Miss Widdecombe: If the hon. Gentleman is so concerned that young people should not be held in adult prisons, why did he vote against the Criminal Justice Act 1991 and the Criminal Justice and Public Order Act 1994, which provided more local authority-- [Hon. Members:-- "He was not here in 1991."] Let me rephrase my question. Why did the hon. Gentleman vote against the 1994 Act and his party vote against the 1991 Act? If he does not want young people to be held in adult prisons, why did he vote against the provision of more secure places in local authority accommodation?
Column 467were absolutely right to tighten bail conditions because that will ensure that, in future, youngsters on bail will commit fewer offences.
Miss Widdecombe: Absolutely. It is also true of course that the Opposition voted against all our improvements to bail arrangements as well. I do not think that they have any grounds for castigating us on that subject.
Mr. Michael: May I remind the Minister that we would not have had the Bail (Amendment) Act 1993 were it not for the efforts of members of the Opposition Front Bench and the votes of the Opposition? Have Ministers forgotten that it is five years since the Government promised to end the scandal of young people of 15 and 16 years of age being held either in inappropriate adult prison accommodation or in secure local government accommodation? Will the Home Secretary now explain the Government's failure to keep that promise, or will he blame someone else?
Miss Widdecombe: We can justly blame the Opposition for all the difficulties that they gave us. We can justly say that we have plans for a new-build programme not far from the hon. Gentleman's constituency. We have introduced measures to try to reduce the number of young people being held in adult prisons. As usual, the Opposition will not welcome any of that because they always want to hear bad news and they will never give credit where it is due. They simply will not accept what we have done.
3. Sir Teddy Taylor: To ask the Secretary of State for the Home Department if Her Majesty's Government will seek at the 1996 intergovernmental conference to have the declaration on border controls in the Single Act changed to be a treaty clause; and if he will make a statement.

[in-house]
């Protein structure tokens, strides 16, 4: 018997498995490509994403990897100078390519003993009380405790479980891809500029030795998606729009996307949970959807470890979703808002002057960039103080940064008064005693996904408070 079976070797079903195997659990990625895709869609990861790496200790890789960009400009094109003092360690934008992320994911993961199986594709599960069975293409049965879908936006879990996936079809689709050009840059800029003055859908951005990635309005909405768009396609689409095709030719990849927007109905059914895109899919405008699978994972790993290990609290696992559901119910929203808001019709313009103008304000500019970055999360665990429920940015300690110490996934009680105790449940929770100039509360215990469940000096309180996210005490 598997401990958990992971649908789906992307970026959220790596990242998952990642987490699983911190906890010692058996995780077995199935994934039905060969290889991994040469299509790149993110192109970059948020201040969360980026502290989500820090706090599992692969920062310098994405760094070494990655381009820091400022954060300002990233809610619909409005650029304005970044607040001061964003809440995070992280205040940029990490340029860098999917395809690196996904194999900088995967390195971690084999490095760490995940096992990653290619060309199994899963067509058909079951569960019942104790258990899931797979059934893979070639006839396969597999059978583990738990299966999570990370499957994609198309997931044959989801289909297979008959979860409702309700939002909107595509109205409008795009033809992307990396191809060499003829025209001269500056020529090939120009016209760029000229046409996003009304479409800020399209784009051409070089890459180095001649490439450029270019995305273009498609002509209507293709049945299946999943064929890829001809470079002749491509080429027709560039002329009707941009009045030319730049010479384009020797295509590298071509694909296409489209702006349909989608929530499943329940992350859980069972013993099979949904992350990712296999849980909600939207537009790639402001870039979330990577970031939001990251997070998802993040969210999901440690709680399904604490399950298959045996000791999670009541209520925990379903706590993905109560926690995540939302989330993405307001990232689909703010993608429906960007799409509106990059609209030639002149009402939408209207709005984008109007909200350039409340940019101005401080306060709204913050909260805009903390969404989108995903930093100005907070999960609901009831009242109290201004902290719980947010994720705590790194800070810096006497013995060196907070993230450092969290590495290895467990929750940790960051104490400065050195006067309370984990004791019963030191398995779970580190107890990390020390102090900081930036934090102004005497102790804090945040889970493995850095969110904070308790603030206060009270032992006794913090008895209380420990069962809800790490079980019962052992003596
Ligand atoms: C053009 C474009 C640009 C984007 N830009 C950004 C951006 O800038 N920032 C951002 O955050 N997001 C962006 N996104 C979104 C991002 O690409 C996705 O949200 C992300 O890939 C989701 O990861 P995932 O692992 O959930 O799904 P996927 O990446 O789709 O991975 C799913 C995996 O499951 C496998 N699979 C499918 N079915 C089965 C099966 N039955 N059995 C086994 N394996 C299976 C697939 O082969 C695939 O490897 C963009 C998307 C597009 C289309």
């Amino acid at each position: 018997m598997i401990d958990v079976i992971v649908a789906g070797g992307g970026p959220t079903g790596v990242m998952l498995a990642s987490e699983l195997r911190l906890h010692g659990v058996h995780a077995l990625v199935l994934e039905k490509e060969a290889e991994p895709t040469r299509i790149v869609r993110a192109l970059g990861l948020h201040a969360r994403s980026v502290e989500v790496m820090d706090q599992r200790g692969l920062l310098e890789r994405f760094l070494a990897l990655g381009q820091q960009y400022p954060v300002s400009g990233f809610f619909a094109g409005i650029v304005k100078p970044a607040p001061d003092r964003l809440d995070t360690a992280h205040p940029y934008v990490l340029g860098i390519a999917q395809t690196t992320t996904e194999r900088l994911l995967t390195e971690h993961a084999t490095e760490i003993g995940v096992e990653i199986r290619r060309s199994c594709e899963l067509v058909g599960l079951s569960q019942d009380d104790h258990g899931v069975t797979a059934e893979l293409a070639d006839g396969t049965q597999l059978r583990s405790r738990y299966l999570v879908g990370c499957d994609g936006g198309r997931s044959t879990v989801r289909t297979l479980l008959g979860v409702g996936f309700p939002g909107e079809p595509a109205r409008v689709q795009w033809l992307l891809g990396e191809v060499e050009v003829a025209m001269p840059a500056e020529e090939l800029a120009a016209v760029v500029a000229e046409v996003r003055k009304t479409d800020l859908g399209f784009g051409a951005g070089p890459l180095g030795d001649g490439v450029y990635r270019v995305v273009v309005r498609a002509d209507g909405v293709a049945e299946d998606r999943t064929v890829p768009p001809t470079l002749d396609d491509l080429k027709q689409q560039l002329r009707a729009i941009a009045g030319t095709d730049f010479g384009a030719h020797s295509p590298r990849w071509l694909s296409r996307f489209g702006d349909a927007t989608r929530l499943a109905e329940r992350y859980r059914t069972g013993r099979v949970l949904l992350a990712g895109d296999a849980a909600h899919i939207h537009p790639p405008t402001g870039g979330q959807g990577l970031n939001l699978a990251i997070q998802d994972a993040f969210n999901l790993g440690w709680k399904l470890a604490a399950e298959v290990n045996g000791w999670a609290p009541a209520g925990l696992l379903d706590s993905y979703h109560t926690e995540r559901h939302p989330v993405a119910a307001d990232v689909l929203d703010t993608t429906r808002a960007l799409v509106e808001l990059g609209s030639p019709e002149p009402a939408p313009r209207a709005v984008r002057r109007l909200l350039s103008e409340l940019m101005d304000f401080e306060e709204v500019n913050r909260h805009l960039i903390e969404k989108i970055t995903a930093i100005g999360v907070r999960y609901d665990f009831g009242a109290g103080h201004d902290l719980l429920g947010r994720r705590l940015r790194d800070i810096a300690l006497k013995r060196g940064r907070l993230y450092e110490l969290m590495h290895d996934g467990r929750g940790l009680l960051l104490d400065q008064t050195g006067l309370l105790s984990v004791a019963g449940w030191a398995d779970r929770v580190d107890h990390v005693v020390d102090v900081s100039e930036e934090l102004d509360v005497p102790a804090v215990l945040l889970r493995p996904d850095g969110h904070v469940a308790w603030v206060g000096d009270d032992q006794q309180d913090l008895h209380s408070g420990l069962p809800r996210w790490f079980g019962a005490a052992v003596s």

The Secretary of State for the Home Department (Mr. Michael Howard): My right hon. Friend the Prime Minister and I have repeatedly made clear that we will take whatever steps are necessary to maintain our frontier controls. We see no need to decide now to take action at the intergovernmental conference, but if at any stage we think that a desirable course to take, we shall not hesitate to do so.
Sir Teddy Taylor: As a senior Commission official has stated that the declaration was added simply because the British needed something to take home with them, and as I cannot find anyone outside the Government who thinks that it has any legal standing, will the Home Secretary state clearly what the position of Her Majesty's Government would be if the European Court determined that our remaining border controls within the European Union were contrary to article 7A?
Mr. Howard: I repeat to my hon. Friend what I said a moment ago: the Government will take whatever steps necessary to maintain our frontier controls. That applies as much in the hypothetical circumstance referred to by my hon. Friend as to any other circumstances that might arise.
Column 468East (Sir T. Taylor)--I am not sure what on earth it meant--is it not a fact that when he and the rest of the Tory Government signed up to what is now article 7A of the treaty of Rome of 1986, they opted hook, line and sinker for a regime that means that we will be forced to give up our ability to control our frontiers? We will have to give up the means to combat drug runners, international criminals and the gangsters who control illegal immigration. Other than continue to display governmental indolence, what will the right hon. and learned Gentleman do to ensure that we continue to maintain our frontier controls as we should?